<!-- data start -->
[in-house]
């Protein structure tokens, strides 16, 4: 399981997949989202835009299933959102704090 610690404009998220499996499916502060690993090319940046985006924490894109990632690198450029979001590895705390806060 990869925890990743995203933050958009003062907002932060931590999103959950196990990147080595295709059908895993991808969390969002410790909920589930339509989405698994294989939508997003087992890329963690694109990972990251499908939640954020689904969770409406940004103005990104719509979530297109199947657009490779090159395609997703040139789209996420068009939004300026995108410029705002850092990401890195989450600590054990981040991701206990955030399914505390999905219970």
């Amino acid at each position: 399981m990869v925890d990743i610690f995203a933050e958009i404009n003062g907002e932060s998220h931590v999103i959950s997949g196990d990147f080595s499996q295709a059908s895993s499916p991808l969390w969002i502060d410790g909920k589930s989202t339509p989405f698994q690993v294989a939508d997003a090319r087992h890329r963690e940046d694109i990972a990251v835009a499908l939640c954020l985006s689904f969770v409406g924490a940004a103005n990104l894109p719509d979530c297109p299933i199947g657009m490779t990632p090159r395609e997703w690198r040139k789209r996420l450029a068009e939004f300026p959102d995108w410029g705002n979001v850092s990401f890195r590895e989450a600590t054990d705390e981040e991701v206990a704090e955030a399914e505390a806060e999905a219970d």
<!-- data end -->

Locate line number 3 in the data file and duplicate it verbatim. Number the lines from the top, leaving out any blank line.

């Amino acid at each position: 399981m990869v925890d990743i610690f995203a933050e958009i404009n003062g907002e932060s998220h931590v999103i959950s997949g196990d990147f080595s499996q295709a059908s895993s499916p991808l969390w969002i502060d410790g909920k589930s989202t339509p989405f698994q690993v294989a939508d997003a090319r087992h890329r963690e940046d694109i990972a990251v835009a499908l939640c954020l985006s689904f969770v409406g924490a940004a103005n990104l894109p719509d979530c297109p299933i199947g657009m490779t990632p090159r395609e997703w690198r040139k789209r996420l450029a068009e939004f300026p959102d995108w410029g705002n979001v850092s990401f890195r590895e989450a600590t054990d705390e981040e991701v206990a704090e955030a399914e505390a806060e999905a219970d």